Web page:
KANSAS CITY, Mo. – The role of women as the primary shoppers for their households hasn't changed much, according to a study sponsored by the Private Label Manufacturers Association (PLMA).
In the study titled “Today’s Primary Shopper”, more than 1,000 women were surveyed about their grocery-shopping and meal-preparation habits, in addition to the division of responsibilities in their households. All of the women were pre-qualified as the primary shopper for their household, according to PLMA.
The study found that two-thirds or more of respondents said they handled the bulk of the grocery shopping for the family and are most often the exclusive preparer of meals for the household. Three quarters of those surveyed said they make a list before shopping, and 53 percent said they clip coupons and watch for specials on items they need.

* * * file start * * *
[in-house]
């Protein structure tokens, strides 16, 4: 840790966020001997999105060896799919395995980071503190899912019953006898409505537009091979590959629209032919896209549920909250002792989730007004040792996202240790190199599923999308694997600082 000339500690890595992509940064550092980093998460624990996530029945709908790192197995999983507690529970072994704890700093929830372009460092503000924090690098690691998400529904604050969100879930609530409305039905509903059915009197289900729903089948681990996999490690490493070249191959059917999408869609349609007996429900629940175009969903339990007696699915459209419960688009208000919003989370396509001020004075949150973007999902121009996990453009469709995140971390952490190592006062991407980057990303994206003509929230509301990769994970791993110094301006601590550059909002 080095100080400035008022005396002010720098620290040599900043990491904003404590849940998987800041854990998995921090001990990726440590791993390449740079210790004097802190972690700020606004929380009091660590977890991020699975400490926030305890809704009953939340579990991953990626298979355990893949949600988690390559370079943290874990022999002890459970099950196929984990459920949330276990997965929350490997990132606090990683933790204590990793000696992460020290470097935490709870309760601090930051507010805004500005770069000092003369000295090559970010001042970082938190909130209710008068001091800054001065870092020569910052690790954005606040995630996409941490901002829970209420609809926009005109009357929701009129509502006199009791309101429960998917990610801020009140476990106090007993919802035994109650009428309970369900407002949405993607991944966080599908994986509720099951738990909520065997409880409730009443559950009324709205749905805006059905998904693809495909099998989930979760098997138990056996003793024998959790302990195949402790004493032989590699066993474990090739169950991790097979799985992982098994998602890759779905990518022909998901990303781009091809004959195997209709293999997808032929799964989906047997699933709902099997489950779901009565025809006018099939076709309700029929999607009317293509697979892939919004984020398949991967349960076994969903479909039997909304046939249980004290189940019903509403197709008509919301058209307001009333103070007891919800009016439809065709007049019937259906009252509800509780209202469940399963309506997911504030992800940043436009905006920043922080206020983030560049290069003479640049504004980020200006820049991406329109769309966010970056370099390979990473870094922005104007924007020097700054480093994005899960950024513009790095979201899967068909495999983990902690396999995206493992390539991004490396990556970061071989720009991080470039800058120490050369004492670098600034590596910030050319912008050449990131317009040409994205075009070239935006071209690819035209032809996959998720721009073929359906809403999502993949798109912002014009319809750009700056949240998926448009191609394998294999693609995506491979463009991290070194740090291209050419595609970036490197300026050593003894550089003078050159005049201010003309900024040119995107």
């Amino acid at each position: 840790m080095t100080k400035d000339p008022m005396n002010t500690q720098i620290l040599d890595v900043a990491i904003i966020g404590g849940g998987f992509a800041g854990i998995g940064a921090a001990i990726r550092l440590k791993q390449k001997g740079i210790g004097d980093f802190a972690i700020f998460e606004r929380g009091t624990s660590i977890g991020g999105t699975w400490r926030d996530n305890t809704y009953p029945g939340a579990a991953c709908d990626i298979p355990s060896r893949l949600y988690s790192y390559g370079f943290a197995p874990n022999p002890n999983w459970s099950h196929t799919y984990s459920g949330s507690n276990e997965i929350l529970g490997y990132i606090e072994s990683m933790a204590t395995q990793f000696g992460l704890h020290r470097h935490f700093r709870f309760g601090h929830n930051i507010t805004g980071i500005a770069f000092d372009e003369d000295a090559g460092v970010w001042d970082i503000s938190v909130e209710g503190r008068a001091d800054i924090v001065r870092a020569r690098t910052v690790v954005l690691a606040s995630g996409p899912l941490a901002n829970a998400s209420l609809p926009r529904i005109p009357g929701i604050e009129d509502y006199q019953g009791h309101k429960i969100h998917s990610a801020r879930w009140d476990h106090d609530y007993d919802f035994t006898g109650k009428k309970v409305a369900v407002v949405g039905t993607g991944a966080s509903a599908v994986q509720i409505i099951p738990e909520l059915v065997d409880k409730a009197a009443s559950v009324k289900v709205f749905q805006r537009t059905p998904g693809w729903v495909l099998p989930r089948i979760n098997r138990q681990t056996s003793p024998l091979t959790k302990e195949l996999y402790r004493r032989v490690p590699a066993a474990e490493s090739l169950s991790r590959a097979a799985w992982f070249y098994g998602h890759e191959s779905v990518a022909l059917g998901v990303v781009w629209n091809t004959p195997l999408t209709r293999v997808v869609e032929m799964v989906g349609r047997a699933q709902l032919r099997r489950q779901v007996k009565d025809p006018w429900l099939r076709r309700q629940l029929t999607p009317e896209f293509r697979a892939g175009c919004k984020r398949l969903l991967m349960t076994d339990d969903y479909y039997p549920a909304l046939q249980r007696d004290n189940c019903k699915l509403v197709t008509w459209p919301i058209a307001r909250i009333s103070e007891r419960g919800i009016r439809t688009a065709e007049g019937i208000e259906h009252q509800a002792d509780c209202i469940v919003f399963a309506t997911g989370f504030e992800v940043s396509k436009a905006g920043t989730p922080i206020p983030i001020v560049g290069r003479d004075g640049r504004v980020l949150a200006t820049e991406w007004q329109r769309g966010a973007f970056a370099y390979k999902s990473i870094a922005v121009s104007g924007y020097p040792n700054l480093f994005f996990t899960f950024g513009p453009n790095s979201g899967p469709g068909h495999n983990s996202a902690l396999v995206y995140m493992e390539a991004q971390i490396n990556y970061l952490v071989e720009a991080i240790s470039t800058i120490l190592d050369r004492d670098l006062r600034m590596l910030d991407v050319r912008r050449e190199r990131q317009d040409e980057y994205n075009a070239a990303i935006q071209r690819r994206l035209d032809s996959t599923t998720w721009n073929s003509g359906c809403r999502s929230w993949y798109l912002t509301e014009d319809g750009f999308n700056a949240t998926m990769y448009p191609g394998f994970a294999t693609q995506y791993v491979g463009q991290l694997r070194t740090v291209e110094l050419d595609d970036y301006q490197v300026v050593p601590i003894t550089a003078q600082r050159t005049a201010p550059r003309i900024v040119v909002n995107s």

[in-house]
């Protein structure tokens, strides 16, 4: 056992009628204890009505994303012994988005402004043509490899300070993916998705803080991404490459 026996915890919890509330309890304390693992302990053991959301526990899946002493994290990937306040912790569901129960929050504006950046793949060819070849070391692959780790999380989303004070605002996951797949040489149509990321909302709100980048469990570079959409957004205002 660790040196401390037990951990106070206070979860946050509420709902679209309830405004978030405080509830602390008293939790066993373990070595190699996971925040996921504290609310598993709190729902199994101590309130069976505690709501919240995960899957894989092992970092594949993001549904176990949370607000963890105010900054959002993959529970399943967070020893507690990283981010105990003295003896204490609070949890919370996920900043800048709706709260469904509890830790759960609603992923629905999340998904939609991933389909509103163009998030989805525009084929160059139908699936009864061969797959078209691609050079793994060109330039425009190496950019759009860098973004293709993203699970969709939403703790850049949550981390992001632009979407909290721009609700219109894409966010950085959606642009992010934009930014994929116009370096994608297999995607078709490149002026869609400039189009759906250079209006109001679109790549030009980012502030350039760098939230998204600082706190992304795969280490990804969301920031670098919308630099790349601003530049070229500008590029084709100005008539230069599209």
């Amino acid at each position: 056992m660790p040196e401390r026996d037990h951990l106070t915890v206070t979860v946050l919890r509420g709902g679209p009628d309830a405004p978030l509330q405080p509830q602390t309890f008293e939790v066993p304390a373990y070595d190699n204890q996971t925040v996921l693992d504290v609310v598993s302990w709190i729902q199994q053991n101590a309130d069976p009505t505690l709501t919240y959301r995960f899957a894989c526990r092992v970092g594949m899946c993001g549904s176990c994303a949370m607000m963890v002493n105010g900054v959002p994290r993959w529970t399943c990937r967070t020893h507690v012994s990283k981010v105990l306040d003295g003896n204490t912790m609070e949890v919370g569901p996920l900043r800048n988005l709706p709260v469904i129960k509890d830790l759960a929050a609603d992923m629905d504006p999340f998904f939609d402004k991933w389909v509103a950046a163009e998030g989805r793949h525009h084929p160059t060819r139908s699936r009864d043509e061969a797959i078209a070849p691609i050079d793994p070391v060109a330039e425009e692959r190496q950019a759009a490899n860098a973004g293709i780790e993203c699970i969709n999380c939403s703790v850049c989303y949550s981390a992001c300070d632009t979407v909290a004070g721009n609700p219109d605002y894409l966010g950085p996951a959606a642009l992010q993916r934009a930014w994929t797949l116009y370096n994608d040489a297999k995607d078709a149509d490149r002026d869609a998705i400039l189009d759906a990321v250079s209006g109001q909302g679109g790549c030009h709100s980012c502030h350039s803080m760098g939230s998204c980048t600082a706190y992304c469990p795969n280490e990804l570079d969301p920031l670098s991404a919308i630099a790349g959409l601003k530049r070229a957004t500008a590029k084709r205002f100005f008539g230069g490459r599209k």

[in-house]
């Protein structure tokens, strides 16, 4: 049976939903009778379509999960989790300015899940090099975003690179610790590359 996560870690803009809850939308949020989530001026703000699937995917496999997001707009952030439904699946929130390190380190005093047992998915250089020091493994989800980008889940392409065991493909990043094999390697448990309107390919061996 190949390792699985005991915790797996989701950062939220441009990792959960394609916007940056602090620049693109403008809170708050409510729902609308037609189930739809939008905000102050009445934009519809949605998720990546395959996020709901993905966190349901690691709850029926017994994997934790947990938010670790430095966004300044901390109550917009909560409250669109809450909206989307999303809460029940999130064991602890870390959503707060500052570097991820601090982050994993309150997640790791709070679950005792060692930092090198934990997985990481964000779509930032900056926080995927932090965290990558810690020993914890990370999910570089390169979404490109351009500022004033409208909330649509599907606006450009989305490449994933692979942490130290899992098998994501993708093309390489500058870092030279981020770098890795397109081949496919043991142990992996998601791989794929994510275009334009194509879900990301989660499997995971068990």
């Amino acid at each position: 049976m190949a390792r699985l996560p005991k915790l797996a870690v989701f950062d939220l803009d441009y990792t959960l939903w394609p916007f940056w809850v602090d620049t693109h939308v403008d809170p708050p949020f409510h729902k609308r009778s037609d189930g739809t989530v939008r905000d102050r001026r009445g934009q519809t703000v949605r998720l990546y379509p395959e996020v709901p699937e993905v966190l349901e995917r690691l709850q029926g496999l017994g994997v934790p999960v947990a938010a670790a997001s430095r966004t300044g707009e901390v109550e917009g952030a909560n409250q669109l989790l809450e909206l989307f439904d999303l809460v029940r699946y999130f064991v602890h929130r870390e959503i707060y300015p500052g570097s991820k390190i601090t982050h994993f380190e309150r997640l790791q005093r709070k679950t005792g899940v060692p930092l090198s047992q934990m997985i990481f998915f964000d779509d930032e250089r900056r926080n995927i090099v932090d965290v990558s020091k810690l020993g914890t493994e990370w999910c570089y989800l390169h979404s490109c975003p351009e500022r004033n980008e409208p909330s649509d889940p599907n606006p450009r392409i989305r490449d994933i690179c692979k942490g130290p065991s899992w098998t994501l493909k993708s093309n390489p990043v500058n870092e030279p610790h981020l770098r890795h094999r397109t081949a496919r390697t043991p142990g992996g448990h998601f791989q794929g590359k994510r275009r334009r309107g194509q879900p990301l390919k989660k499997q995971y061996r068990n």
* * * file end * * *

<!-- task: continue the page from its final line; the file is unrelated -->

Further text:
Sixty-one percent of respondents said they make a least five meals per week at home, and another 64 percent often use fresh ingredients in their meals, according to the study.
The PLMA study also found that:
• 45 percent of women in the PLMA study said they are frequent buyers of store brands, compared to 3 percent who said they never buy store brands.
• 36.1 percent of respondents said they put together a meal from packages or canned goods "somewhat often" compared to 24.1 percent of respondents who said they very often prepared meals this way.
• When asked how often they brought home a ready-made or heat-and-serve meal from the store, 42.7 percent said not very often, while 28.9 percent said never.
• 50.7 percent of women surveyed responded "not very often" when asked how often they ordered food in or picked up takeout meals to serve at home. Only 8.1 percent of respondents said they very often brought home takeout meals.
Traditional housekeeping roles still fall to women. A majority of respondents said they were responsible for laundry, grocery shopping, cleaning house and stocking the medicine cabinet, while a spouse or someone else took care of garden work and household repairs.